5 common MISPERCEPTIONS about Mongolia

Journalist A.Odontuya

2016-12-01 09:52 GMT+8

How well do you know about Mongolia? People who never visited Mongolia think that we still live in a ger (national dwelling) and ride horse to their school or job. However, the country with the population of only 3 million and 60 thousand, according to the 2015 data, has been developing rapidly with new additions such as Shangri-La Hotel, iMax movie theatre, Porsche showroom and Louis Vuitton brand store at its capital city, the Ulaanbaatar which is home to about 1 million and 300 hundred people.  

Geographically, Mongolia is located in the North-East Asia bordering China with 4.673 km in the south and Russian Federation with 3485 km in the north. The country is located on average altitude of 1580 meters above the sea level.

We at GoGo Mongolia pointed out the common misperceptions about the country and tried to deliver you the truth. 

1. MONGOLIANS STILL LIVE IN A GER (TRADITIONAL DWELLING) TODAY

Yes, we do and we don't as well. A ger is a portable, round tent covered with skins or felt and used as a dwelling by nomads. Stove is placed in the middle of the ger for heating and cooking. 

However today almost half of the population live in apartments and houses. People prefer houses than ger in the countryside too. Hence most tourist camps operating in Mongolia offer ger housing to visitors, enabling the guest to watch the sky through its roof window. 

2. MONGOLIANS RIDE HORSE AS A TRANSPORTATION

The truth is we do not ride horse often. Even herders ride motorcycle or vehicles in the countryside instead of horse nowadays. However, it is easy to find a horse in Mongolia while tourist companies organize horse treks regularly. Moreover, a horse is a sacred animal, and Mongols have a variety of spiritual beliefs regarding them.

Also, the mare's milk is processed into the national beverage, "airag".  

In Mongolia, each horseman selects the best horse from their herd and takes it to the race during the Naadam festival. Horse racing is one of the "three manly sports". Mongolian races are long, up to 30 km, and can involve thousands of horses. 

3. MONGOLIA IS THE LEAST VEGAN PLACE IN THE WORLD 

Mongolia is definitely the country for meat lovers. We eat meat around the year as we have harsh weathers which had affected the traditional diet. Mongols mainly eat beef, mutton, horse meat and goat meat. It is popular to eat horse meat during the extremely cold Mongolian winter as the meat serves more calories which help the body to keep warm.

However, Mongols prefer not to eat meat during the summer. If you visit herder family, you will notice that they eat dinner at around 5 p.m to 6 p.m and drink yogurt or boiled milk before they go to sleep. Meat is mostly cooked or used in soups. Spices and vegetables are not served often in the nomadic family.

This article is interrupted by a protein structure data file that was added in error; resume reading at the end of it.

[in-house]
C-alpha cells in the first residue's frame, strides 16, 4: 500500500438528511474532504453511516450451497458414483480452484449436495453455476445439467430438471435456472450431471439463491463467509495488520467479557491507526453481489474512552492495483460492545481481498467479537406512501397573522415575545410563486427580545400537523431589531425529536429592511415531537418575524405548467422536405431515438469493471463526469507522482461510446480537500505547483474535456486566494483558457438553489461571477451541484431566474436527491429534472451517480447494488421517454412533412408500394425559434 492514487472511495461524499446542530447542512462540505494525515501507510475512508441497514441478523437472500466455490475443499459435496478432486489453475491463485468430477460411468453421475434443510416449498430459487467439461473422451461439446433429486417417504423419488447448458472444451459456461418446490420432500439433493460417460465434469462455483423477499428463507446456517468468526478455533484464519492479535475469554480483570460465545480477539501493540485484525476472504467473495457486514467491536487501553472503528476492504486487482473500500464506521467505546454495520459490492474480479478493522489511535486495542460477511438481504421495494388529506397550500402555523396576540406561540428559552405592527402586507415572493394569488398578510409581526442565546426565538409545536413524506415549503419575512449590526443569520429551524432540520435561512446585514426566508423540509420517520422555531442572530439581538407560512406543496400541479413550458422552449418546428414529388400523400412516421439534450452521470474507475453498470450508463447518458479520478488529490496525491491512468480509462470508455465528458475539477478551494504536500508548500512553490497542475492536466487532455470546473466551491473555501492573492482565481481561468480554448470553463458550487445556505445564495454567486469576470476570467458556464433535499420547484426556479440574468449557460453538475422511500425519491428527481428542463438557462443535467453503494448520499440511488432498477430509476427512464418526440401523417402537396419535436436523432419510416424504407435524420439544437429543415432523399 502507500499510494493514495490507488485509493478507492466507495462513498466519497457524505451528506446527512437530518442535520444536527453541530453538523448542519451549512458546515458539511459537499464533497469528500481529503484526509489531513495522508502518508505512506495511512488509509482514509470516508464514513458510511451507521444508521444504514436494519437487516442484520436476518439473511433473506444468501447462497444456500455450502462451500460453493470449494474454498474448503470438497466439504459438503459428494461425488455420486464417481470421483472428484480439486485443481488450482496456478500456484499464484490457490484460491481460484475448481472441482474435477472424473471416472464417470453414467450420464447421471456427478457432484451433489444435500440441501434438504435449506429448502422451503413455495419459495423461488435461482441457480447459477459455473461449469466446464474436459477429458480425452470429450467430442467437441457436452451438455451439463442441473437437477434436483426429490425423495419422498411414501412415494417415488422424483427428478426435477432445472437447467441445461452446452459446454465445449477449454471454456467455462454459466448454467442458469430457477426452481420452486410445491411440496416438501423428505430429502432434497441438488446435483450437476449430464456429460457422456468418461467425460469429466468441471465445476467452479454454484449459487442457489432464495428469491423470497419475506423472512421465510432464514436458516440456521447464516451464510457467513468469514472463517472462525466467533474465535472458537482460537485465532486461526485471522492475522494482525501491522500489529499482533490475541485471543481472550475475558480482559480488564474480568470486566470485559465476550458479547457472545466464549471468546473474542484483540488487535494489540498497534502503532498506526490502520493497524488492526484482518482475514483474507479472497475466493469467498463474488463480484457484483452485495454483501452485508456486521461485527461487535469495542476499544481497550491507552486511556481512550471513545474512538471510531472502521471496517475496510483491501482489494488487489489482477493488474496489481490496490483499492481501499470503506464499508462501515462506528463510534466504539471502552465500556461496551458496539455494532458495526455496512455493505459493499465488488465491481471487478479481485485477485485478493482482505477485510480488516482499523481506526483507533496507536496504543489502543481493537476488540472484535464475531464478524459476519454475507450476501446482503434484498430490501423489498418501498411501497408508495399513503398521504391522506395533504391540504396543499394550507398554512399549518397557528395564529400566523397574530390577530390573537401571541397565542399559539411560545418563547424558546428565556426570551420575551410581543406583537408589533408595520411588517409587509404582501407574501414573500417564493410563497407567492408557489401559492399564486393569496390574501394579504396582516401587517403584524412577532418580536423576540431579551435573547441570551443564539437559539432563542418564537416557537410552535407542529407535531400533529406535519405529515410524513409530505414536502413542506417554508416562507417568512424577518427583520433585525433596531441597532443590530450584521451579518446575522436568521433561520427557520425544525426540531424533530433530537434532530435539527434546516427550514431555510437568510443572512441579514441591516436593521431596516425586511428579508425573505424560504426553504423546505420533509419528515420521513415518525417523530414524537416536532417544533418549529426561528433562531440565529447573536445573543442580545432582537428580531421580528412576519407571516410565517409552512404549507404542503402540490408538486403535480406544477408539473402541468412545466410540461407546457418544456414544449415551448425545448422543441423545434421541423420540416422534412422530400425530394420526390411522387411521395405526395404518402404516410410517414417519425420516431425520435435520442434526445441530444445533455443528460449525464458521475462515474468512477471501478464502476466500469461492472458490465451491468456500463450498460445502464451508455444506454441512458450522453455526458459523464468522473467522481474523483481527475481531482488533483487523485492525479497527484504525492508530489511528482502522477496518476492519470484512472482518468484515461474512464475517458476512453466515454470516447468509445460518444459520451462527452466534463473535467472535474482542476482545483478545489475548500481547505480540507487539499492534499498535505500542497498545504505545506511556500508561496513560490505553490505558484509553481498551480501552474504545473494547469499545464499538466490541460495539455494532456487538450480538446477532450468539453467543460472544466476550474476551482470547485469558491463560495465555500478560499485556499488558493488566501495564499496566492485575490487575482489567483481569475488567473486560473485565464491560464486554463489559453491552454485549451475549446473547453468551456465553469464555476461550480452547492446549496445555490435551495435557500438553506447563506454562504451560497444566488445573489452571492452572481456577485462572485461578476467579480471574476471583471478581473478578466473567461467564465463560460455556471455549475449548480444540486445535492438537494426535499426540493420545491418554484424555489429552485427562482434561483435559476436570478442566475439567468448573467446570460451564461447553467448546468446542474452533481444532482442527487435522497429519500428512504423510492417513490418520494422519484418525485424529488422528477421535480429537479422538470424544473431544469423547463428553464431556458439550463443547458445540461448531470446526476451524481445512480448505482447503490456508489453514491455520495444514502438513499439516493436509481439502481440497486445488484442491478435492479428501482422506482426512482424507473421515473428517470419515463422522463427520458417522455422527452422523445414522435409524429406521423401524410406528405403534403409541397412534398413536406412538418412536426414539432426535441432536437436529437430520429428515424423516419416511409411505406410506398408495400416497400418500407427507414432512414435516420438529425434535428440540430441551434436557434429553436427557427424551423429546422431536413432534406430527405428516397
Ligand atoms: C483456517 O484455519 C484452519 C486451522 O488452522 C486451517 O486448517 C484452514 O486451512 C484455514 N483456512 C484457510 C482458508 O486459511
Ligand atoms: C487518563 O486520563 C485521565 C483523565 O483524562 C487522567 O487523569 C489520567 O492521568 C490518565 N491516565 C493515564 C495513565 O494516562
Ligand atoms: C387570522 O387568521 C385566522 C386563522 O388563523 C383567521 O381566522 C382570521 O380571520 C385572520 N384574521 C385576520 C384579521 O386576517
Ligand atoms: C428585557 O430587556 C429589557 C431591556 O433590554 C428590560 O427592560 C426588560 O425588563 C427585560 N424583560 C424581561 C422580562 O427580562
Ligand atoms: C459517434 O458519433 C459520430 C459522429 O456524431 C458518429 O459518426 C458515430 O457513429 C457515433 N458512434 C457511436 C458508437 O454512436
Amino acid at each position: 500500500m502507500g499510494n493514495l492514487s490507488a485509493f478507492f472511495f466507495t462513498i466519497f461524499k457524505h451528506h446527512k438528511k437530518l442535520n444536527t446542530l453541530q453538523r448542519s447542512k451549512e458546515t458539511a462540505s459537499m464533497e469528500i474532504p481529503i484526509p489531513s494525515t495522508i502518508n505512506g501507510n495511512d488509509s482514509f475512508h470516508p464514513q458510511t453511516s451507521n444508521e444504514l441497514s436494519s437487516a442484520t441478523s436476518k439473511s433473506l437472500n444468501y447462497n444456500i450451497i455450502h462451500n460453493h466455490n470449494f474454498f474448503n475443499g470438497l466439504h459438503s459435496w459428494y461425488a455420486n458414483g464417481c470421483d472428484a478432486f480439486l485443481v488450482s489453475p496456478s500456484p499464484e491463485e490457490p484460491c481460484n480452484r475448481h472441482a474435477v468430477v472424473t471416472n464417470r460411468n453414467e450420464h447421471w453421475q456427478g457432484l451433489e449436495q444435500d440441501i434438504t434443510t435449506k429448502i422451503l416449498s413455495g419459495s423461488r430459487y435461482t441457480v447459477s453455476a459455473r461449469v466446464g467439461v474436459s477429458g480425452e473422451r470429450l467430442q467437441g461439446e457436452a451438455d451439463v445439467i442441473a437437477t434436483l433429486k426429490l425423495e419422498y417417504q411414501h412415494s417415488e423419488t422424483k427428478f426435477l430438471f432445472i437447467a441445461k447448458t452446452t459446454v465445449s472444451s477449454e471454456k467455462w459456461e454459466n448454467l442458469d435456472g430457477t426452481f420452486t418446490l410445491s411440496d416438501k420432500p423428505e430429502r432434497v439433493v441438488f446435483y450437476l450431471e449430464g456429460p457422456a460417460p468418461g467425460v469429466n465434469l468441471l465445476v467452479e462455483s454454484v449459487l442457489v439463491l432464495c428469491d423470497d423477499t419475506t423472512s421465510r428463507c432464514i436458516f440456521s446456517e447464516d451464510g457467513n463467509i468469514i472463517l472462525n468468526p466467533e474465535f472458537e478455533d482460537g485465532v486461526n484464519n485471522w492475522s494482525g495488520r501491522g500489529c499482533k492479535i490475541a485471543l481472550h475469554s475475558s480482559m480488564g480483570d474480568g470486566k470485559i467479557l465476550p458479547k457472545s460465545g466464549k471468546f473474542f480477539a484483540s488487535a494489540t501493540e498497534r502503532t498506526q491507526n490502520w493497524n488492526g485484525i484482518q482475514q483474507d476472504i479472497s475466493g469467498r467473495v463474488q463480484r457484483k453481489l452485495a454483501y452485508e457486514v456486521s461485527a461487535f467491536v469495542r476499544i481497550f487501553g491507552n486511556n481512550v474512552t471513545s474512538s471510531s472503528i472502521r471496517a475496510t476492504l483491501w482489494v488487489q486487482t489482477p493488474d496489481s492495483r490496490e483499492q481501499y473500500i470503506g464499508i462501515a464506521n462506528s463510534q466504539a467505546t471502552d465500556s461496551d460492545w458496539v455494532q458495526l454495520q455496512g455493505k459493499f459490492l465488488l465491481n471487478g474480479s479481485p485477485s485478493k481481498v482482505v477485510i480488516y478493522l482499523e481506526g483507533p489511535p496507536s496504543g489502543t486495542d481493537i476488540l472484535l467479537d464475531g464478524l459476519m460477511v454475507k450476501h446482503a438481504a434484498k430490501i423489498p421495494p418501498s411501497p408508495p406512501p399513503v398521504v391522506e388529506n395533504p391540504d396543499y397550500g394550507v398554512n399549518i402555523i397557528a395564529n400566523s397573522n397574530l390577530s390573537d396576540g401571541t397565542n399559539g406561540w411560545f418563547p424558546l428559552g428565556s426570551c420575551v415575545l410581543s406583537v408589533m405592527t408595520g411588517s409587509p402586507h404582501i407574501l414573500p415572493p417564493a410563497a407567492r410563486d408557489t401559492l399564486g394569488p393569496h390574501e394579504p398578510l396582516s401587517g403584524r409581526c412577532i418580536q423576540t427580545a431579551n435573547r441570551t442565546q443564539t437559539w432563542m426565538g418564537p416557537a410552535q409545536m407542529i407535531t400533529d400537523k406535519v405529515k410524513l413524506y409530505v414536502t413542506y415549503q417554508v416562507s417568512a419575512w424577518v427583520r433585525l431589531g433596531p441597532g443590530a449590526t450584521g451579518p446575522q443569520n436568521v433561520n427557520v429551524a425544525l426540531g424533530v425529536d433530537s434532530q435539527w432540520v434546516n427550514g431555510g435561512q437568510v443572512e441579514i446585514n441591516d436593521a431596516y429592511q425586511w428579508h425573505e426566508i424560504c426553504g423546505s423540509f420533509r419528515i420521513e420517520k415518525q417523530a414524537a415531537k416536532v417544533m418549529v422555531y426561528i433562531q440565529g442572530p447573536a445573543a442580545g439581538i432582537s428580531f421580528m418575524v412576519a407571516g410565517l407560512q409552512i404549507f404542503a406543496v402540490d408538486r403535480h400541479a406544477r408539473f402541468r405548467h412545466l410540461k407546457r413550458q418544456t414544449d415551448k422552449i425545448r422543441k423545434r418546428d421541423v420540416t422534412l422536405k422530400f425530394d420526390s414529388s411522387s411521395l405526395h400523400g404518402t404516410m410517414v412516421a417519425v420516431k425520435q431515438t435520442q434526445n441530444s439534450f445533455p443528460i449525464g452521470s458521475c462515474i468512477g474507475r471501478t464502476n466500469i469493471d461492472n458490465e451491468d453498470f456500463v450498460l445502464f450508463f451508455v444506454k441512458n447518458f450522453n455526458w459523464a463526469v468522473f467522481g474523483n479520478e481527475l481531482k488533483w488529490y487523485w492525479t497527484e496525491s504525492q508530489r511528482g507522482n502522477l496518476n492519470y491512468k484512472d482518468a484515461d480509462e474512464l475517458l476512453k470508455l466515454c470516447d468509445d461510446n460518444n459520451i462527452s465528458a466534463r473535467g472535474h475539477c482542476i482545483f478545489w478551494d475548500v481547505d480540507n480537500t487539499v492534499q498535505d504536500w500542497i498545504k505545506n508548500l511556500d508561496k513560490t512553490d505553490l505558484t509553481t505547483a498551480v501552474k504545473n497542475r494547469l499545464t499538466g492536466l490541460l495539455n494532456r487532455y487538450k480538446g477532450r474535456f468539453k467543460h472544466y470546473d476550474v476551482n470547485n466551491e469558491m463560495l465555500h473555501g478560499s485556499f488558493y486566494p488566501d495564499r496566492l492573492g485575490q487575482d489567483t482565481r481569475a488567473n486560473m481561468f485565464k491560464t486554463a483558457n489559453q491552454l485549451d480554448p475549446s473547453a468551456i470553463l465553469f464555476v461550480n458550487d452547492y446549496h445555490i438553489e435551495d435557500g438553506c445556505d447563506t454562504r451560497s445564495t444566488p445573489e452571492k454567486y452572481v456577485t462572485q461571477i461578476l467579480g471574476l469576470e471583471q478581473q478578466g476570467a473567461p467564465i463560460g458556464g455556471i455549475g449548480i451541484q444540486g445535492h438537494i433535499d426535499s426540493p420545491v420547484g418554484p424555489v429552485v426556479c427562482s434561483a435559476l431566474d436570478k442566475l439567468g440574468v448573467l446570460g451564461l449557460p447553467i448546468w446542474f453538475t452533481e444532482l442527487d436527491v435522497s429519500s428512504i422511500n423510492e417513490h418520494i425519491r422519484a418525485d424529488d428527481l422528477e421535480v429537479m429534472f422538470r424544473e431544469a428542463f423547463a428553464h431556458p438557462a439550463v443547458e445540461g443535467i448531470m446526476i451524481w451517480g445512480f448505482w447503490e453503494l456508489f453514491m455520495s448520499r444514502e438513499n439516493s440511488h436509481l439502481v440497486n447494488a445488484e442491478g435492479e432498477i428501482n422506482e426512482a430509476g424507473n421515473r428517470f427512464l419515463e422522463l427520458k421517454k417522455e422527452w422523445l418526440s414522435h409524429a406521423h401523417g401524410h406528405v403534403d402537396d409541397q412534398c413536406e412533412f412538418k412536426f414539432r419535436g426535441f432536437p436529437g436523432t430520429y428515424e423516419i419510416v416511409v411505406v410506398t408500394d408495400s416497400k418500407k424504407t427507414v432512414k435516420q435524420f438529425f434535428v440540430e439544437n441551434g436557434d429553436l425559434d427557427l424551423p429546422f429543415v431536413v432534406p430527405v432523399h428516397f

In recent years, families living in cities realize that eating too much meat is unhealthy especially for those who are not working outdoors. 

Therefore the food and meal serving in the countryside and city are quite different. Modern families in cities focus on healthy food by eating different types of vegetables and vegan food. You can find all vegetables from every store of UB city, while there are plenty of vegan restaurants which have really good choices in a country of meat-lovers. 

4. MONGOLIA IS A DANGEROUS PLACE TO TRAVEL  

Absolutely no! The truth is that Mongolia is a lot safer than many other places that people travel, if you don't do anything silly. The only thing you should beware is pick pockets when you walking in the busy streets of Ulaanbaatar city. Mongolians are usually curious about foreigners and love trying to communicate with you, even if they can’t speak English.

Internationally acclaimed superstar actress Julia Roberts visited Mongolia in 1999

5. MONGOLIA IS PART OF CHINA  

The truth is that Mongolia is not part of both China and Russia. Mongolia is a landlocked sovereign state in Central Asia and proudly has its own language, culture, currency, parliament, and president. 

In the 16th century, Tibetan Buddhism began to spread in Mongolia, being further led by the Manchu-founded Qing dynasty, which absorbed the country in the 17th century. By the early 1900s, almost one-third of the adult male population were Buddhist monks. After the collapse of the Qing dynasty in 1911, Mongolia declared independence from the Qing dynasty, and in 1921 established de facto independence from the Republic of China. Shortly thereafter, the country came under the control of the Soviet Union, which had aided its independence from China. On November 26, 1924, Mongolia declared itself as an independent country with the adoption of its first constitution. Mongolia has never been part of China and it will. 

After the anti-Communist revolutions of 1989, Mongolia conducted its own peaceful democratic revolution in early 1990. This led to a multi-party system, a new constitution of 1992, and transition to a market economy. 

Mongolian President Ts.Elbegdorj at the ASEM 2016 meeting

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